Big Holes in the Ground


Advertisement
Published: January 4th 2018
Edit Blog Post

The big nature day of the trip delivered on all its promises. A full day in Arizona, and I’ve finally been gotten back to a place where I’ve already been before. I’ve been seeing something new ever since we left San Antonio last Thursday after the Alamo Bowl. But once we pulled into the Grand Canyon this afternoon, I was back on familiar territory. Of course this time, I went in the opposite direction from before.

We woke up in Page, Arizona, which is the gateway to several of the natural locales in the area. Just outside of Page is the Horseshoe Bend area, which I had seen in photos online and from friends. I was so jealous of those views, and when I was planning this trip, I knew I had to make a stop if we were going to be so close. And it did not disappoint. I mean, it was RIGHT outside of town. Maybe 2 miles south of the town, and you had to pass by it to go to the Grand Canyon.

There were several police outside the entrance, presumably because there were so many tourists expected. And the number of tour buses was astounding. But most of them were leaving as we got there, though a few pulled up as we were ascending the hill. It was a decent hike to the good views—up an initial hill and then down a winding path that was mainly sand. As we topped the first hill, dad asked whether we were there yet, and I think he was only half joking. But we eventually got there, and there was a profound moment of wow-ness upon first looking over that cliff.

It’s so photogenic, and there are few bad angles (if any). But getting pictures with myself in the picture, though, was quite difficult. I guess it depends on who is using the camera and/or how much you want it to look like a selfie. I gave it to dad, and he did not use the camera very well; he held down the shutter button and it took 61 of the same picture. But my camera also allows me to delete all of them at once. Convenient. It must also have parents who don’t know how to use a phone camera. I took several selfies, and dad even propositioned a Japanese guy to take the picture, since he had a big camera himself. And it was okay. They were all okay, but none “just right.” I guess there’s a perfect angle somewhere, and I did my best to get in the shot with this hot piece of nature. But taking pictures of the place itself was like child’s play.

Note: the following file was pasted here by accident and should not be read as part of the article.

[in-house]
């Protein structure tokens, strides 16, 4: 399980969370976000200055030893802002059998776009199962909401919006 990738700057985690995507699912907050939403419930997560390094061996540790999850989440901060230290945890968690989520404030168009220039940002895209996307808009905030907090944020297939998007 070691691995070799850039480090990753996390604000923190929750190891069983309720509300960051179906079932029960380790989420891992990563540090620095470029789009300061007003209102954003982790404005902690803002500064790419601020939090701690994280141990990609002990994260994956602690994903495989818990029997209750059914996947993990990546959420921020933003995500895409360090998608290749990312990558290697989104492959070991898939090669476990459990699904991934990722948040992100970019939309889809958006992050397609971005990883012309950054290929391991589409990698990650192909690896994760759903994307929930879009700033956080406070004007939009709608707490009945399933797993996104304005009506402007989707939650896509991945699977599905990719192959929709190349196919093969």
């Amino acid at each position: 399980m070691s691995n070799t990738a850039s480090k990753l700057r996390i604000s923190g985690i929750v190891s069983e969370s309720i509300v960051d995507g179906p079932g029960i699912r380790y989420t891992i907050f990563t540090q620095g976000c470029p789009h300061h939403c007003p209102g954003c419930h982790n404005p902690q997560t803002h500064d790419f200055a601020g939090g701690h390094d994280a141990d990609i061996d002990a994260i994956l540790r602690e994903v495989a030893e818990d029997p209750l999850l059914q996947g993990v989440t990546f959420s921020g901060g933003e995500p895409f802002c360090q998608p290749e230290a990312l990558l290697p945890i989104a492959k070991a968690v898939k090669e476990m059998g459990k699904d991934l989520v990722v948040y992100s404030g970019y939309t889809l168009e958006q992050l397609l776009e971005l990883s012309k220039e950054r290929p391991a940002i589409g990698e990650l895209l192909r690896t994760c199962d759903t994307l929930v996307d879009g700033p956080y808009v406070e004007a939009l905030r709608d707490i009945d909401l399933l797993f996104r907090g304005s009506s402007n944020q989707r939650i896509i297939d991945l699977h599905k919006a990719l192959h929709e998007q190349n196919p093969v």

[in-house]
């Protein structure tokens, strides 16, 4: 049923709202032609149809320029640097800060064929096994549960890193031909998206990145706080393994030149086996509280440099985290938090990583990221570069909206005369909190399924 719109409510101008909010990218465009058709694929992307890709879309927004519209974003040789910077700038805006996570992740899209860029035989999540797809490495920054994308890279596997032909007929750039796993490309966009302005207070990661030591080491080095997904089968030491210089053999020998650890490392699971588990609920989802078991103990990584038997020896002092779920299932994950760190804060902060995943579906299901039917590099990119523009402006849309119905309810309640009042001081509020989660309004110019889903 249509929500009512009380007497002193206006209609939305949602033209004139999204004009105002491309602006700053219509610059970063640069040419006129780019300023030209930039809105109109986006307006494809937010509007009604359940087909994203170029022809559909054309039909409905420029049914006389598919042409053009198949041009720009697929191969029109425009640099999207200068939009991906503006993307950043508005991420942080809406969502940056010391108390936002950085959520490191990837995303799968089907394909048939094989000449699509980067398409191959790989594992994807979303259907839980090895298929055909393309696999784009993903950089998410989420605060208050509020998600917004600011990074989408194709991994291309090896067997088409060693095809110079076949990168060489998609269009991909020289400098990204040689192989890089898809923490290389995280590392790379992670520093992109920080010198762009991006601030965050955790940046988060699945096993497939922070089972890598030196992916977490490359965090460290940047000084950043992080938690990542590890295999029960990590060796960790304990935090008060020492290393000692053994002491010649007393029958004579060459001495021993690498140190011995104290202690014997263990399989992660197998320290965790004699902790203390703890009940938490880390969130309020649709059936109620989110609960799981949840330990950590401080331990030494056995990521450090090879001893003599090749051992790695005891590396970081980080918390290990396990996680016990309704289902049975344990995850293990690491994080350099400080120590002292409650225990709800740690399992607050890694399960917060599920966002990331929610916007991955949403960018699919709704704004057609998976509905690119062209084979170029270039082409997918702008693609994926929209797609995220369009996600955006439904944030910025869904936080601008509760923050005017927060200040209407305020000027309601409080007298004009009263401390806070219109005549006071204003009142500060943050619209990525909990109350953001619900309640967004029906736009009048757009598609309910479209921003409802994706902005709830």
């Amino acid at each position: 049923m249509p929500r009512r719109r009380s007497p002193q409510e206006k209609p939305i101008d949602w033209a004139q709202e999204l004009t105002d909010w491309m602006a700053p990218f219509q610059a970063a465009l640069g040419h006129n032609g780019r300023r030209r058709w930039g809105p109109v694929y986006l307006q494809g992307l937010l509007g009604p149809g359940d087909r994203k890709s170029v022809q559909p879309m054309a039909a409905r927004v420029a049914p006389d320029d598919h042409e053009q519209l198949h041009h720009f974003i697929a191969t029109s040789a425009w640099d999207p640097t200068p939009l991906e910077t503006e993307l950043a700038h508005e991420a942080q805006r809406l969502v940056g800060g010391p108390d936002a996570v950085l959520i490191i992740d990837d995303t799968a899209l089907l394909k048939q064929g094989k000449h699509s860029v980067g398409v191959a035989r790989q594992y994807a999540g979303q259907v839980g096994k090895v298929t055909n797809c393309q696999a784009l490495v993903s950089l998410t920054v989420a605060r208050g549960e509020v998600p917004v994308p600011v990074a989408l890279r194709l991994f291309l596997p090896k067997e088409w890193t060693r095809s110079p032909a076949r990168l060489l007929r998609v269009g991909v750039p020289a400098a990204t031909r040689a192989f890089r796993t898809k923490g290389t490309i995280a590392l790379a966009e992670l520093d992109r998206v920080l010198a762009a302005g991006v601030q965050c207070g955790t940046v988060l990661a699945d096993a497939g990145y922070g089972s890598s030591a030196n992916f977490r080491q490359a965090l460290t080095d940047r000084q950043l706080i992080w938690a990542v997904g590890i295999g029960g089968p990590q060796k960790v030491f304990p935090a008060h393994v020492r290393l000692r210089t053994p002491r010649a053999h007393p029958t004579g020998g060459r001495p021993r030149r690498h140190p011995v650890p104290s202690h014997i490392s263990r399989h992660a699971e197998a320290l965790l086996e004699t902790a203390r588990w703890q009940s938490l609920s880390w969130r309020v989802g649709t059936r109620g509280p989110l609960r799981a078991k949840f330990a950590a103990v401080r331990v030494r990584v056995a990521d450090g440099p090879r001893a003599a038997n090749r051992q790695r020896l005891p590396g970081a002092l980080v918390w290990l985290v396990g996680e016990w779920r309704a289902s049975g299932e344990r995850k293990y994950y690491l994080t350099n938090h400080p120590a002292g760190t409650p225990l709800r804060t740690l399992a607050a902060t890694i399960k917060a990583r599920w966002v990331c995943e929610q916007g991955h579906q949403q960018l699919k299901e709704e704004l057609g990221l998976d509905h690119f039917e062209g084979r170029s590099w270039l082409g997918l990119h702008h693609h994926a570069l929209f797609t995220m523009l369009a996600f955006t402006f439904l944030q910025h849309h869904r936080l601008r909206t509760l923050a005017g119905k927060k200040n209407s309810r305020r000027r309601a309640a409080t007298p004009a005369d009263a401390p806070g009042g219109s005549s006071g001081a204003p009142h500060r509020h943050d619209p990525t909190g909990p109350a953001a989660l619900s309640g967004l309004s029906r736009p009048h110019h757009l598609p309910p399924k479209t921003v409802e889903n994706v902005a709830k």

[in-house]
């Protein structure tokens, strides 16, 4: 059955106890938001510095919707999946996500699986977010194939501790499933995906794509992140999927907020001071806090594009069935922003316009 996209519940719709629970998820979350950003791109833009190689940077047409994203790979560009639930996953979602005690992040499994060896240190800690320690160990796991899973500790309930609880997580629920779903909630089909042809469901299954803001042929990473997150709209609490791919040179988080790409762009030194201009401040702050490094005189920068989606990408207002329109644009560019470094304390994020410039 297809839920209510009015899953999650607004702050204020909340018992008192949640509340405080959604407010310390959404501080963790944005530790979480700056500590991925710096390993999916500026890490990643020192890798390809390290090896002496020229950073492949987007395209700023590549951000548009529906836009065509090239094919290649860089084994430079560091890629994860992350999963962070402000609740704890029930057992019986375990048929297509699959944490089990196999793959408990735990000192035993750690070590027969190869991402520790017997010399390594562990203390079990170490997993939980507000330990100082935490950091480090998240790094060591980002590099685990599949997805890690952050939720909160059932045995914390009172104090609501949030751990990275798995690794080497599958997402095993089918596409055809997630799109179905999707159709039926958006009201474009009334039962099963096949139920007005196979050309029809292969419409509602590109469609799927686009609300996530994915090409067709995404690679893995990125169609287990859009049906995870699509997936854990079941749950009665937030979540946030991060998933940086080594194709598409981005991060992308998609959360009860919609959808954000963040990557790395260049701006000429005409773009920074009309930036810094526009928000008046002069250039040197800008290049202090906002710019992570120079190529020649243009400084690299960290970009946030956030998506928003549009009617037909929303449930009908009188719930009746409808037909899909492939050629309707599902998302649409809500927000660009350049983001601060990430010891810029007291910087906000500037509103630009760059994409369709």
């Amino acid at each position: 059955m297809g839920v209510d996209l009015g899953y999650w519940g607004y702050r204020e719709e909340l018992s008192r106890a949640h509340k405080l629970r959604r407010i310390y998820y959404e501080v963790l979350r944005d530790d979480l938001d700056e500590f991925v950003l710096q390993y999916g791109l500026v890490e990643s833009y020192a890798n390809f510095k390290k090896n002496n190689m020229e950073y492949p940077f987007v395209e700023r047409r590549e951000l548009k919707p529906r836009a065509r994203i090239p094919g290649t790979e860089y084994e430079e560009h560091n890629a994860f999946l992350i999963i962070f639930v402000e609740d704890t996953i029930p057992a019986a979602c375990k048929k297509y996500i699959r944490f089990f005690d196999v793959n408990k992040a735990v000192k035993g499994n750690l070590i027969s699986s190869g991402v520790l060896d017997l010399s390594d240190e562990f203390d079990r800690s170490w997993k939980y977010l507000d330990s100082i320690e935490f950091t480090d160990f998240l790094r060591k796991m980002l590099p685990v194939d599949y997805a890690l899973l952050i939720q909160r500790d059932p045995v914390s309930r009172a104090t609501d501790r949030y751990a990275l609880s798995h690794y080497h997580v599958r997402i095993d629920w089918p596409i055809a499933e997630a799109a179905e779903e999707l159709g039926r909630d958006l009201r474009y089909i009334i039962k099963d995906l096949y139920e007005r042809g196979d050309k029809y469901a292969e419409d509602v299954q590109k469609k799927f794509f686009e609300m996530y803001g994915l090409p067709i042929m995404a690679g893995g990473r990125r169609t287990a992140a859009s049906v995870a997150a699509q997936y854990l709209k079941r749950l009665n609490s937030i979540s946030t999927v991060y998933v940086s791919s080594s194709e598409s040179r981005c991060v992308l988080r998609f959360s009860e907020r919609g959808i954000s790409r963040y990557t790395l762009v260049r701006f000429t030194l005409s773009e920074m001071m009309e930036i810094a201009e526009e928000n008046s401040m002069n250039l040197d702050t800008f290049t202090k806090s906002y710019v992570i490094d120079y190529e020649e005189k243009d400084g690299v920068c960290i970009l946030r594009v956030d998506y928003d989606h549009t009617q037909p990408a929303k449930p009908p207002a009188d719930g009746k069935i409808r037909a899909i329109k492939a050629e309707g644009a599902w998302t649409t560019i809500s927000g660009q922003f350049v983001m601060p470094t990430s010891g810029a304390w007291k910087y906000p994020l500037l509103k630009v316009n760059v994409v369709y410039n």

It’s breathtaking. Some people went up to the edge and took pictures, but I had to wait a moment for the sheer awesomeness of the view to set in. And to think about the geological processes that produced this. I kept thinking about how normally a river will create an island when it merges at the narrow side, and so for millions of years, that never happened here. The striations (always my favorite) were stunning, and the terrain on our side of the river was at an angle to the surface—it jutted out at about 45 degrees, so I wondered what had happened, so long ago.

The good news for people visiting with senior citizens is that the downhill side of the slope has three stopping points along the path, each with a bench. So we took advantage of that on the way back up that side. Normally, it would’ve probably taken me no more than 10 minutes to get from the car to the overlook, but with dad, it took at least twice that long. And then before we left, we went into their restrooms, which are basically the most elaborate port-a-potties I’ve ever seen. I guess they’re more permanent than normal, but the seat and the hole into which all of the refuse falls is exactly the same.

It was probably about an hour and a half after that to the Grand Canyon. Thanks to dad’s advanced age, we were allowed to get a senior National Park Pass for only $20. It’s normally $30 per car just to get in. But we got a discount AND now we don’t have to pay for any more parks for a full year! And to top it all off, the ranger at the gate was from Savannah, GA.